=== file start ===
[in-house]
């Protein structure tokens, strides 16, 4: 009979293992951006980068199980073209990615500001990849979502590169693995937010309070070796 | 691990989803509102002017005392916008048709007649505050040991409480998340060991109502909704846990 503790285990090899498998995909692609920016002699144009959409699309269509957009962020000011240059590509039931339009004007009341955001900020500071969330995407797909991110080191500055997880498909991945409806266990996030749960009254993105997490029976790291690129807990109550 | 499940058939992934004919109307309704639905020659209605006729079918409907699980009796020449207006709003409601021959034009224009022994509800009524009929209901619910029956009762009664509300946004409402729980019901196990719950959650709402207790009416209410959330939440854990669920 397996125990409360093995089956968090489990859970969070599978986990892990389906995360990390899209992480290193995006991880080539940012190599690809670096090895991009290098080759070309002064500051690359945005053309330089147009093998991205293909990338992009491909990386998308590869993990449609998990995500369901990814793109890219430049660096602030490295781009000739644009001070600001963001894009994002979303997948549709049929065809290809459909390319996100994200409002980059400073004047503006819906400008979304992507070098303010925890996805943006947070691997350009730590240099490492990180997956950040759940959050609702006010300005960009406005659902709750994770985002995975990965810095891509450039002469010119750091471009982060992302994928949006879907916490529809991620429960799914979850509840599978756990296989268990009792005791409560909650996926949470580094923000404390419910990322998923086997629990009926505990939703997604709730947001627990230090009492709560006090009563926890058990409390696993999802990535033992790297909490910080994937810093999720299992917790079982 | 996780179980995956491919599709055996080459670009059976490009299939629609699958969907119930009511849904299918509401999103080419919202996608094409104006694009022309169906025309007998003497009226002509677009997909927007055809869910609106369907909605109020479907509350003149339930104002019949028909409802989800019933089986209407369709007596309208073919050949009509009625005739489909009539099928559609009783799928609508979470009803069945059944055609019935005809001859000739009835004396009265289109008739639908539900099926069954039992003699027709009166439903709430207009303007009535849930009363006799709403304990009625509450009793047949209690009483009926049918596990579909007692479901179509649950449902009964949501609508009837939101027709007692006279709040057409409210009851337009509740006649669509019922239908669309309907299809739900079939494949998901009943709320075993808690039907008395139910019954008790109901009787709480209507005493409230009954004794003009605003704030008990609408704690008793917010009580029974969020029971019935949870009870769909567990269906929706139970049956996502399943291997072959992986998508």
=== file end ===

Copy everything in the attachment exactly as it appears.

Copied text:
[in-house]
């Protein structure tokens, strides 16, 4: 009979293992951006980068199980073209990615500001990849979502590169693995937010309070070796 | 691990989803509102002017005392916008048709007649505050040991409480998340060991109502909704846990 503790285990090899498998995909692609920016002699144009959409699309269509957009962020000011240059590509039931339009004007009341955001900020500071969330995407797909991110080191500055997880498909991945409806266990996030749960009254993105997490029976790291690129807990109550 | 499940058939992934004919109307309704639905020659209605006729079918409907699980009796020449207006709003409601021959034009224009022994509800009524009929209901619910029956009762009664509300946004409402729980019901196990719950959650709402207790009416209410959330939440854990669920 397996125990409360093995089956968090489990859970969070599978986990892990389906995360990390899209992480290193995006991880080539940012190599690809670096090895991009290098080759070309002064500051690359945005053309330089147009093998991205293909990338992009491909990386998308590869993990449609998990995500369901990814793109890219430049660096602030490295781009000739644009001070600001963001894009994002979303997948549709049929065809290809459909390319996100994200409002980059400073004047503006819906400008979304992507070098303010925890996805943006947070691997350009730590240099490492990180997956950040759940959050609702006010300005960009406005659902709750994770985002995975990965810095891509450039002469010119750091471009982060992302994928949006879907916490529809991620429960799914979850509840599978756990296989268990009792005791409560909650996926949470580094923000404390419910990322998923086997629990009926505990939703997604709730947001627990230090009492709560006090009563926890058990409390696993999802990535033992790297909490910080994937810093999720299992917790079982 | 996780179980995956491919599709055996080459670009059976490009299939629609699958969907119930009511849904299918509401999103080419919202996608094409104006694009022309169906025309007998003497009226002509677009997909927007055809869910609106369907909605109020479907509350003149339930104002019949028909409802989800019933089986209407369709007596309208073919050949009509009625005739489909009539099928559609009783799928609508979470009803069945059944055609019935005809001859000739009835004396009265289109008739639908539900099926069954039992003699027709009166439903709430207009303007009535849930009363006799709403304990009625509450009793047949209690009483009926049918596990579909007692479901179509649950449902009964949501609508009837939101027709007692006279709040057409409210009851337009509740006649669509019922239908669309309907299809739900079939494949998901009943709320075993808690039907008395139910019954008790109901009787709480209507005493409230009954004794003009605003704030008990609408704690008793917010009580029974969020029971019935949870009870769909567990269906929706139970049956996502399943291997072959992986998508």